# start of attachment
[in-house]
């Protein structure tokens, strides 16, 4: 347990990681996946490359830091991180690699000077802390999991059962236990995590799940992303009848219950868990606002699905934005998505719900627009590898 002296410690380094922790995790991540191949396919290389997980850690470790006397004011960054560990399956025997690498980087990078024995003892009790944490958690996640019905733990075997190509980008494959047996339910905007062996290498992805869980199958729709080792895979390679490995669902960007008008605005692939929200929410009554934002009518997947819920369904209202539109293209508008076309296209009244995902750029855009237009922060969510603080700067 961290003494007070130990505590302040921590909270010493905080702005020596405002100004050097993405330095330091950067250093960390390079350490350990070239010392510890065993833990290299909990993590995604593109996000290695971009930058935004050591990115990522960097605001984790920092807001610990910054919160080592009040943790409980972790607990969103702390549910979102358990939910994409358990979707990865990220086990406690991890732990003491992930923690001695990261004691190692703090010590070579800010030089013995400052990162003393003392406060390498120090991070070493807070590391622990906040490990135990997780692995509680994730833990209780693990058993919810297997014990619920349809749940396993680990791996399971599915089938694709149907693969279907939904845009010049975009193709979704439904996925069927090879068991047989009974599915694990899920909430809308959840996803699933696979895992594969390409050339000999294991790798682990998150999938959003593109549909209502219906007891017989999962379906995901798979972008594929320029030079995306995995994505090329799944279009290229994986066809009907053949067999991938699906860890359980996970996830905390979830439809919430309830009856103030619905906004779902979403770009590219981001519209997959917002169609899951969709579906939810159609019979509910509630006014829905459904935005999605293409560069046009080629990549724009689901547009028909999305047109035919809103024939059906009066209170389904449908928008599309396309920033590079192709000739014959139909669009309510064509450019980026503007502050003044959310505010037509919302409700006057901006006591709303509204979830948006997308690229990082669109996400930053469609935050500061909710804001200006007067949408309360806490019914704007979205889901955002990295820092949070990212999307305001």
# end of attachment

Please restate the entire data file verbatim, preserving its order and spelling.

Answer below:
[in-house]
């Protein structure tokens, strides 16, 4: 347990990681996946490359830091991180690699000077802390999991059962236990995590799940992303009848219950868990606002699905934005998505719900627009590898 002296410690380094922790995790991540191949396919290389997980850690470790006397004011960054560990399956025997690498980087990078024995003892009790944490958690996640019905733990075997190509980008494959047996339910905007062996290498992805869980199958729709080792895979390679490995669902960007008008605005692939929200929410009554934002009518997947819920369904209202539109293209508008076309296209009244995902750029855009237009922060969510603080700067 961290003494007070130990505590302040921590909270010493905080702005020596405002100004050097993405330095330091950067250093960390390079350490350990070239010392510890065993833990290299909990993590995604593109996000290695971009930058935004050591990115990522960097605001984790920092807001610990910054919160080592009040943790409980972790607990969103702390549910979102358990939910994409358990979707990865990220086990406690991890732990003491992930923690001695990261004691190692703090010590070579800010030089013995400052990162003393003392406060390498120090991070070493807070590391622990906040490990135990997780692995509680994730833990209780693990058993919810297997014990619920349809749940396993680990791996399971599915089938694709149907693969279907939904845009010049975009193709979704439904996925069927090879068991047989009974599915694990899920909430809308959840996803699933696979895992594969390409050339000999294991790798682990998150999938959003593109549909209502219906007891017989999962379906995901798979972008594929320029030079995306995995994505090329799944279009290229994986066809009907053949067999991938699906860890359980996970996830905390979830439809919430309830009856103030619905906004779902979403770009590219981001519209997959917002169609899951969709579906939810159609019979509910509630006014829905459904935005999605293409560069046009080629990549724009689901547009028909999305047109035919809103024939059906009066209170389904449908928008599309396309920033590079192709000739014959139909669009309510064509450019980026503007502050003044959310505010037509919302409700006057901006006591709303509204979830948006997308690229990082669109996400930053469609935050500061909710804001200006007067949408309360806490019914704007979205889901955002990295820092949070990212999307305001």